The Guppy, a two-person submersible

  • Bound for Philadelphia, signaled by boat horns and whistles, makes visitors chart a course for Penn’s Landing. Learn the hazards of navigation as you travel beneath a three-story replica of the Ben Franklin Bridge and make your way along a carpeted Delaware River. View the charts and navigational instruments that helped guide early Delaware River travelers.
  • The Navigation Exhibit, spotlighting navigation science, documents the critical role of navigation technology to maritime history. On display are collection of navigational tools from the early American colonial period to the present – sextants, compasses, maps, etc.. See how these objects made it easier to traverse the often difficult Delaware River.

Joshua Humphreys’ 18th century shipyard

Other past exhibits include:

  • Titanic Philadelphiansopened in 2012, commemorated the 100th anniversary of the sinking of the RMS Titanic. The exhibit focused on the approximately 40 Philadelphian passengers of the Titanic, their first-hand accounts, and how their lives were forever altered by the tragedy. On display is a rare first class passenger list which was salvaged by Marian Longstreth Thayer who unknowingly had the list in her pocket as she boarded a lifeboat and whose husband died in the disaster.
  • Coming to America spotlighted the experiences of immigrants who left their homeland for the United States and passed through Philadelphia’s Washington Avenue Immigration Station. On display are artifacts and oral histories of both wealthy first-class passengers and economically disadvantaged passengers traveling in steerage.
  • Philadelphia and the China Trade chronicles the history of trade between the two nations (in the 18th century Philadelphia became one of the first American cities to begin trading with China) and explores the lasting impact it had on Philadelphia’s culture and economy.

The bark James A. Wright

Independence Seaport Museum: 211 S. Columbus Blvd., Philadelphia, Pennsylvania 19106, U.S.A.  Tel: +1 215-413-8655. Website: www.phillyseaport.org.  Open daily, 10 AM – 5 PM. Closed on Thanksgiving Day and Christmas Day but open on New Year’s Day, Martin Luther King Day (January 15) and President’s Day (February 19). Admission: US$16 (adults), US$12 (seniors, 65 & over), US$12 (children, 3–12 years old), free for college students, military (active & retired) and children 2 years old & under. Seafarin’ Saturday and Citizen Science Lab programming are included with regular admission. Group visits are available at reduced rates for a minimum of ten people. Reservations must be made in advance.

Philadelphia Museum of Art (Pennsylvania, USA)

Philadelphia Museum of Art

This art museum, originally chartered in 1876 for the Centennial Exposition in Philadelphia, has impressive collections containing over 240,000 objects in over 200 galleries spanning 2,000 years. It includes major holdings of European, American and Asian origin, showing the creative achievements of the Western world since the first century BC and those of Asia since the third millennium AD.

The various classes of artwork include sculpture; paintings; prints; drawings; photographs;, arms and armor; and decorative arts.

The author

Standouts include a great Rogier van der Weyden altarpiece, the large The Bathers by Paul Cezanne, a room devoted to Philadelphia’s own realist painter Thomas Eakins, and the notorious mixed-media Bride Stripped Bare by her Bachelors (most often called The Large Glass), exactly as the Dada master Marcel Duchamp installed it.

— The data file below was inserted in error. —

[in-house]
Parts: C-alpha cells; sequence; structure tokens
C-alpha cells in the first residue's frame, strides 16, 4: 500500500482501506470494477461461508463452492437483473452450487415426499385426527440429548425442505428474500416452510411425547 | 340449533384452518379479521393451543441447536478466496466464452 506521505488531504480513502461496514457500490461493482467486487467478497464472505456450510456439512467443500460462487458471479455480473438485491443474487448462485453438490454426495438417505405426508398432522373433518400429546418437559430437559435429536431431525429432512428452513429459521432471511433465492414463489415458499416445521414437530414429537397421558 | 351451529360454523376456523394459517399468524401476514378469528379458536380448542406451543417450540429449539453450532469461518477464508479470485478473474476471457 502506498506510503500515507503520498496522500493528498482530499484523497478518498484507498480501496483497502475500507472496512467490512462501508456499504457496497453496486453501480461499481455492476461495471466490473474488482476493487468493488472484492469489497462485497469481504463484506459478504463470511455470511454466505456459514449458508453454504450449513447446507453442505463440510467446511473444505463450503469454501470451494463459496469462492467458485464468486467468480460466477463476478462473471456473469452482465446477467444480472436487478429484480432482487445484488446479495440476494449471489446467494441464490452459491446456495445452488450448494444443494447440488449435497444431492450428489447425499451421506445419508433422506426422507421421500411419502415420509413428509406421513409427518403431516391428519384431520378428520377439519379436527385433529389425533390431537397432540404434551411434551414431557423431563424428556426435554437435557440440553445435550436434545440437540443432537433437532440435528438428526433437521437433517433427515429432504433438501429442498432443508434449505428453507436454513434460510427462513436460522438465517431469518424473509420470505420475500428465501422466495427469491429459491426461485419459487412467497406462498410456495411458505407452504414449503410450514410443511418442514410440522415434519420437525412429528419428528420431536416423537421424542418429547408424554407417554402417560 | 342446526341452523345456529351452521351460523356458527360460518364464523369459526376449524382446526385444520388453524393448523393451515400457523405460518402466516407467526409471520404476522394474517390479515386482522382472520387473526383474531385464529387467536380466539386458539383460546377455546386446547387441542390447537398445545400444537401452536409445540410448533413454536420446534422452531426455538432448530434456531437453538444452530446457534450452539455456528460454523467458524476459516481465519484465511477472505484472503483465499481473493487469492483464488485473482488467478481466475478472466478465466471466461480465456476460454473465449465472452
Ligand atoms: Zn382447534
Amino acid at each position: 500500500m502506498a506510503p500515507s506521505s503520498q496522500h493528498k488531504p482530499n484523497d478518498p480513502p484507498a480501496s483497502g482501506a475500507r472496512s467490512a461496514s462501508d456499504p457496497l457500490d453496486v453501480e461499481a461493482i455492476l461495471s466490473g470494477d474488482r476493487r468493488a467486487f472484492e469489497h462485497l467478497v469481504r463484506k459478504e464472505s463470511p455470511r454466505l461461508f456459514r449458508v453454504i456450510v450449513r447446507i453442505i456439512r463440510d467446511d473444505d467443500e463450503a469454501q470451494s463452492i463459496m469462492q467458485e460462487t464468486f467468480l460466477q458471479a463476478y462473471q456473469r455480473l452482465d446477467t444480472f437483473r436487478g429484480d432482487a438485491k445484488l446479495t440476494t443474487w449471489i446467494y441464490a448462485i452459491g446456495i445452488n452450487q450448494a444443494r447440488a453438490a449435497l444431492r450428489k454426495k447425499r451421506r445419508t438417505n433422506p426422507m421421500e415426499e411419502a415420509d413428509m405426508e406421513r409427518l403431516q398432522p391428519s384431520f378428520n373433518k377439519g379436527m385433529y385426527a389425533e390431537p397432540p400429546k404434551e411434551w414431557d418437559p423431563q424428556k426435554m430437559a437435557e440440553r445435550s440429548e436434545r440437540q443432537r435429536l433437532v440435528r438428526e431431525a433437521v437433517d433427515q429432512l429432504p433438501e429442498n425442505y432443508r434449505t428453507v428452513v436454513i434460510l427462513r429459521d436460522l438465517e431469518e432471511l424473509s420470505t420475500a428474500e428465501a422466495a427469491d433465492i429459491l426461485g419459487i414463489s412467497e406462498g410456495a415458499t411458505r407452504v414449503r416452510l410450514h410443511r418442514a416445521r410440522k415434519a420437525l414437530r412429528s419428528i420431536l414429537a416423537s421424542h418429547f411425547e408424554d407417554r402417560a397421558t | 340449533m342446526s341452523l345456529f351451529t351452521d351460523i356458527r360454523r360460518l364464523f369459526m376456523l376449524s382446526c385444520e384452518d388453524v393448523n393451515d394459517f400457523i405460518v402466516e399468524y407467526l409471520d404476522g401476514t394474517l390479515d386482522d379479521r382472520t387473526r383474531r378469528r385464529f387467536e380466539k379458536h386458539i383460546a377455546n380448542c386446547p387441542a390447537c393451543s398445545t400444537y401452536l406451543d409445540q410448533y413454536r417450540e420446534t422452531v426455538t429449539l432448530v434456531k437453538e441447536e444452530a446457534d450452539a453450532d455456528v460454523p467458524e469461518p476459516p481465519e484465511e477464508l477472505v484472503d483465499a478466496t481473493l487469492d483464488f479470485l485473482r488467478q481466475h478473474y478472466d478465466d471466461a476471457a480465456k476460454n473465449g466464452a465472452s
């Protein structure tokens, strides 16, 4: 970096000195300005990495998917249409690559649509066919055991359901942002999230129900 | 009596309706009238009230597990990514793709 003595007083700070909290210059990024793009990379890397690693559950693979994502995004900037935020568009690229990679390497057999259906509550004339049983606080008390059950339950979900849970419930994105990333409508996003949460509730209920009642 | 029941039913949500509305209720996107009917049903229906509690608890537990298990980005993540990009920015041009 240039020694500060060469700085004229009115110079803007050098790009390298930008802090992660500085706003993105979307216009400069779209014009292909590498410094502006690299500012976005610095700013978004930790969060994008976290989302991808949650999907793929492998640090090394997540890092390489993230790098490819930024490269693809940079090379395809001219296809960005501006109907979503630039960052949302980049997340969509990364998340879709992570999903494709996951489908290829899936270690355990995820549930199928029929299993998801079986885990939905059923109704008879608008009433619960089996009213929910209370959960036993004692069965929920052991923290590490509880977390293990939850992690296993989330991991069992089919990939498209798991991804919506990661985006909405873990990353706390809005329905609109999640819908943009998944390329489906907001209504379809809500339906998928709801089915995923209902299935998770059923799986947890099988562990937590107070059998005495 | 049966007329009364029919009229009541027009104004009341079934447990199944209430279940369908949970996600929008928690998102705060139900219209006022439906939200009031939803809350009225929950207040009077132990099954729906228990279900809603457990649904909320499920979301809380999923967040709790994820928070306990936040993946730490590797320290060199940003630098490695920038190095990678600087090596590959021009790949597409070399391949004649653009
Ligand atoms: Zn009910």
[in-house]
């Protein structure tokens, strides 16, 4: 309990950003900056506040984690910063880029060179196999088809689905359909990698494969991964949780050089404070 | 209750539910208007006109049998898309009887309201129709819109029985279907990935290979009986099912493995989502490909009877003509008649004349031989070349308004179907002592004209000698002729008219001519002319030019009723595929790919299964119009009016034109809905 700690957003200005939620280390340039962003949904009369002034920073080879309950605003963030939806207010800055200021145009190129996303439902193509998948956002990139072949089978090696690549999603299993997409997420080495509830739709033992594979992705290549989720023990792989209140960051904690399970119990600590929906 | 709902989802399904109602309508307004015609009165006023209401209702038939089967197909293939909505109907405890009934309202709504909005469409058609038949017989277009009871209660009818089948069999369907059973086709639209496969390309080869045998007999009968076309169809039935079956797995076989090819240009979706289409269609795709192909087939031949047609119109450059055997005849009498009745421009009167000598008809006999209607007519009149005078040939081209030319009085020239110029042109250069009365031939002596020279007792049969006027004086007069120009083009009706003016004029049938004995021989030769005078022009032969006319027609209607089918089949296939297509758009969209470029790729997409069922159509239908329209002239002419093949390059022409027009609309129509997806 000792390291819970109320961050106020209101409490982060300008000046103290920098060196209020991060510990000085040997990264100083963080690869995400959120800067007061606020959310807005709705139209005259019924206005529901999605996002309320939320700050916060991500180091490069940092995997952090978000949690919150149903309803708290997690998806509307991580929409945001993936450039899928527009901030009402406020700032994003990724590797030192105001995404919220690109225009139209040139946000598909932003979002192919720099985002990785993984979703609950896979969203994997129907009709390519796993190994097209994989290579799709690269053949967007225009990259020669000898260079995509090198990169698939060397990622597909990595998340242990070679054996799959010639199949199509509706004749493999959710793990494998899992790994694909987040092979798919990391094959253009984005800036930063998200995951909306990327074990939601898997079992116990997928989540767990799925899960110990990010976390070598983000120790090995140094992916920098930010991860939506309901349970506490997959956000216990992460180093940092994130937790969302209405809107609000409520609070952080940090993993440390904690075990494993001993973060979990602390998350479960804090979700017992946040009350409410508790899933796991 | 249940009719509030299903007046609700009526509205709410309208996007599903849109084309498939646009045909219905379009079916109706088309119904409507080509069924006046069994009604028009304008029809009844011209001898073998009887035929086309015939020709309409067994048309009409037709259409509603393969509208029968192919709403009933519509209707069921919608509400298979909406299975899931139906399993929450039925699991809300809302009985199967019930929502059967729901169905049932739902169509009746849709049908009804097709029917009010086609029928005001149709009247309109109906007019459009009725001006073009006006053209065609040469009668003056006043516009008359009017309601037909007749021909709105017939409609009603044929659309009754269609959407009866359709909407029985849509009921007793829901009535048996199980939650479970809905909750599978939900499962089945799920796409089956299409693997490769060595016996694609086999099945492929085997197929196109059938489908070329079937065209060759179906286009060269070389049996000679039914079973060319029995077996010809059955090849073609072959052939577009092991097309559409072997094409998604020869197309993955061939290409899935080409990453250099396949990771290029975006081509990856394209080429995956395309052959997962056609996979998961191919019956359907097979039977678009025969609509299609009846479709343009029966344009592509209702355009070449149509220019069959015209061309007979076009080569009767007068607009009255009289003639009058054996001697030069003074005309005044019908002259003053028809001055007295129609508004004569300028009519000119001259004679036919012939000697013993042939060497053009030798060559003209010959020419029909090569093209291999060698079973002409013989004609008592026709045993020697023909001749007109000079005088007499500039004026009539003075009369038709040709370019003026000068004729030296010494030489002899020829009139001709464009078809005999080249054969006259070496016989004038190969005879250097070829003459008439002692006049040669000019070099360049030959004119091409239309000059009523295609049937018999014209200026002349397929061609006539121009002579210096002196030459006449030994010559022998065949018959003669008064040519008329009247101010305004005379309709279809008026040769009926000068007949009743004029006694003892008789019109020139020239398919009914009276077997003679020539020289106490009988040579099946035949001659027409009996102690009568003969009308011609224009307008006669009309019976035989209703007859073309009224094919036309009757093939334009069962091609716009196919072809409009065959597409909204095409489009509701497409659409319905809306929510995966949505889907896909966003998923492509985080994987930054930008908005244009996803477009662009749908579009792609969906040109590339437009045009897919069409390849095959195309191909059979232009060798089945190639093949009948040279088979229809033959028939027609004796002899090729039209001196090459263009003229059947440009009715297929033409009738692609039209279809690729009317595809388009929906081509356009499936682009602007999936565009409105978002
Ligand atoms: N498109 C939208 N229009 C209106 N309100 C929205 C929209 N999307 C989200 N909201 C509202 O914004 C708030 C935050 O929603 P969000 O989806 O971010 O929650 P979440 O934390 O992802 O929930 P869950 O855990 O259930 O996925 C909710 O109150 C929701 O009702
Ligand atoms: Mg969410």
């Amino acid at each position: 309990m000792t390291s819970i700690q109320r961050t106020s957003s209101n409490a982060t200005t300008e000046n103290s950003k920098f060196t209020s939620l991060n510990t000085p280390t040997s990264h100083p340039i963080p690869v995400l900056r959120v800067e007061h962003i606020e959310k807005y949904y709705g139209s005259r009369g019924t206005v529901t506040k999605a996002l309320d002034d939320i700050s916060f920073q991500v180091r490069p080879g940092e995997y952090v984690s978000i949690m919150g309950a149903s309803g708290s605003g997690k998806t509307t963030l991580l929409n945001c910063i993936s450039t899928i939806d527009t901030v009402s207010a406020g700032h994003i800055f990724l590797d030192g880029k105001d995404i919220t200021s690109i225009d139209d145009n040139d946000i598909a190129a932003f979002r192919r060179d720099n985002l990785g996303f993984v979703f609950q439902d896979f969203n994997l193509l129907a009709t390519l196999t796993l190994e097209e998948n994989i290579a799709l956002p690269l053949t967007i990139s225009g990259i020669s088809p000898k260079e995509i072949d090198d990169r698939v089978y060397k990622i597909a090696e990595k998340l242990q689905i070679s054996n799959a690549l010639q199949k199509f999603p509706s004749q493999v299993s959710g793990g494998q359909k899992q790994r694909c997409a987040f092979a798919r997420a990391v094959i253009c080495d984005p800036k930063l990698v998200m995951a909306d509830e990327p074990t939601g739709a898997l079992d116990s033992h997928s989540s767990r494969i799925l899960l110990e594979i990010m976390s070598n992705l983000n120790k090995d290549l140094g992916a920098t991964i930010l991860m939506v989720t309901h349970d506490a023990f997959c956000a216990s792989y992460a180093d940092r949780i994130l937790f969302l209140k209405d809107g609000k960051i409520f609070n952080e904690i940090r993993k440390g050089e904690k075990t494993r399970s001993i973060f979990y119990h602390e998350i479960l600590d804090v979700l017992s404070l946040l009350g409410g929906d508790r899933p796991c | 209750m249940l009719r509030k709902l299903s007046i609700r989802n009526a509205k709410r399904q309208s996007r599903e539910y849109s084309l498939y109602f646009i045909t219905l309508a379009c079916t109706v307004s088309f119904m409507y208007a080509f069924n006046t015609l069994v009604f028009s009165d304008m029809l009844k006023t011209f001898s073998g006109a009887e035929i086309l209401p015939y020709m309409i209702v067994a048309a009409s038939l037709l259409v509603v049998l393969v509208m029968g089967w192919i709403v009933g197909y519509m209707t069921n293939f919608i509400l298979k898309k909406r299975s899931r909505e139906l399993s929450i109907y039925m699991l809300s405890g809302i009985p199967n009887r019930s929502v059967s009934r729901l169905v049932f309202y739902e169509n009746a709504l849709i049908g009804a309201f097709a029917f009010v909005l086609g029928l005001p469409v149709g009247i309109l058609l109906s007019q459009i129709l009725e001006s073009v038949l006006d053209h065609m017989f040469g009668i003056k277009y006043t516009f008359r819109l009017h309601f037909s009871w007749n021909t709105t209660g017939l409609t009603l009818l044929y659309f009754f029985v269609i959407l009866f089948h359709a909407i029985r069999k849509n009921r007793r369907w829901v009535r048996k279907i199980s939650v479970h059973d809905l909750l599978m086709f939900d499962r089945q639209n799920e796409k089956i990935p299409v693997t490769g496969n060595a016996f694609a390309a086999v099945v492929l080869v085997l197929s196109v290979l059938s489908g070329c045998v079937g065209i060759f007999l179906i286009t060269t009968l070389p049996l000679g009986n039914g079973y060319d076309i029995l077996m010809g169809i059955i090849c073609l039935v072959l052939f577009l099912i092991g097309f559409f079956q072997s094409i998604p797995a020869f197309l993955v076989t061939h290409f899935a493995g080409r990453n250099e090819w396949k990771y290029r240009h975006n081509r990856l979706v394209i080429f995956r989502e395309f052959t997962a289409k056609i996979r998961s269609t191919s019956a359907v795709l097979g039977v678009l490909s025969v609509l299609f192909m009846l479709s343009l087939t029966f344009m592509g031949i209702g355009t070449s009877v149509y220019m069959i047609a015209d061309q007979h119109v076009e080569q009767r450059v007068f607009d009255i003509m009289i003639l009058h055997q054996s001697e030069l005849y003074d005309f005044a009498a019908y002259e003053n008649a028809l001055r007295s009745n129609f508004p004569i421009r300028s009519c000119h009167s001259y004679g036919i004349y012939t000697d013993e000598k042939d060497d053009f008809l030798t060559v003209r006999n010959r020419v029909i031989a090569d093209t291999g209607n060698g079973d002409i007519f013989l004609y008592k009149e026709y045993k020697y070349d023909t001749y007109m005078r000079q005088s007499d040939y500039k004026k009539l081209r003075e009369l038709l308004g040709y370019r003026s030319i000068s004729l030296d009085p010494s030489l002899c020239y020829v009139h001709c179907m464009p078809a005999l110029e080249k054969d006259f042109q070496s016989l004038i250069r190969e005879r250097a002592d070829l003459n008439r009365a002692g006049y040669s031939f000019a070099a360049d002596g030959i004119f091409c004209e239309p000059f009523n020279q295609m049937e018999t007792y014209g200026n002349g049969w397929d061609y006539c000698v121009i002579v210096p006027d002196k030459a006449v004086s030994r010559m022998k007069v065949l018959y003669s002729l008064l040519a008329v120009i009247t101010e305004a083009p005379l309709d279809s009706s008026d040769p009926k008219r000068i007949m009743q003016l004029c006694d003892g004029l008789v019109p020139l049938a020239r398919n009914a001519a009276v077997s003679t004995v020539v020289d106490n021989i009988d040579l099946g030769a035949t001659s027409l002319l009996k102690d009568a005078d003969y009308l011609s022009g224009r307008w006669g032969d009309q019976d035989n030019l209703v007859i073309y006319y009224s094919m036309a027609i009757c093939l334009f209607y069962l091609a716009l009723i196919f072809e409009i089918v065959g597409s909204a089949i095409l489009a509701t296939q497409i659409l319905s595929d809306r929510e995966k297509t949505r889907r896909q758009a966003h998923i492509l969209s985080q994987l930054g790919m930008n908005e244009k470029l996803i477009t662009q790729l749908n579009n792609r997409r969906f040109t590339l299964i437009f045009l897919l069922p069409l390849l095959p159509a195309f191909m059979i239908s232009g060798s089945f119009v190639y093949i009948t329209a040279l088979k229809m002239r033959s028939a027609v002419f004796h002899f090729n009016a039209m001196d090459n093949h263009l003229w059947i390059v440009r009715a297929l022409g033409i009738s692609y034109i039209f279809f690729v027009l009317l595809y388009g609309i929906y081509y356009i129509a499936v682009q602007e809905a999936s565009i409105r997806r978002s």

Prometheus Strangling the Vulture (Bronze, Jacques Lipchitz, cast 1952-53)

Upstairs are over 80 period rooms, from a Medieval cloister to an Indian temple.  In recent years, the museum has helped to organize shows,  from Paul Cezanne and Edgar Degas to Constantin Brancusi and Barnett Newman.

Jandy in front of a choir screen from the chapel of the chateau of Pagny

The main museum building, on Fairmount, a rocky hill topped by the city’s main reservoir located at the northwest end of the Benjamin Franklin Parkway (formerly Fairmount Parkway) at Eakins Oval, was completed in 1928.

Entrance Lobby

The museum administers several annexes including the Rodin Museum, also located on the Benjamin Franklin Parkway, and the Ruth and Raymond G. Perelman Building (opened in 2007), which is located across the street just north of the main building.

Botanist Take a Core Sample of a 350 year old Redwood Tree, Redwood National Park, California (2008)

Bright Angel Point, Grand Canyon National Park, Arizona (2008)

The main museum building and its annexes, owned by the City of Philadelphia, are administered by a registered nonprofit corporation.

Allegory of the Schuykill River – Water Nymph and Bittern (William Rush)

La Premiere Pose (Howard Roberts)

The Philadelphia Museum of Art also administers the historic colonial-era houses of Mount Pleasant and Cedar Grove, both located in Fairmount Park.

Dying Centaur (Bronze, William Rimmer, 1967)

Mother and Child II (Bronze, Jacques Lipchitz, 1941)

Every year, several special exhibitions are held in the museum including touring exhibitions arranged with other museums in the United States and abroad.

The Birth of Venus (Nicolas Poussin)

Head of a Woman and Flowers (Oil on canvas, Gustave Courbet, 1871)

The final design of the main building, in the form of three linked Greek temples, is mostly credited to two architects in the architectural firms of Horace Trumbauer and Zantzinger, Borie and Medary – Howell Lewis Shay for the building’s plan and massing, and chief designer Julian Abele for the detail work and perspective drawings.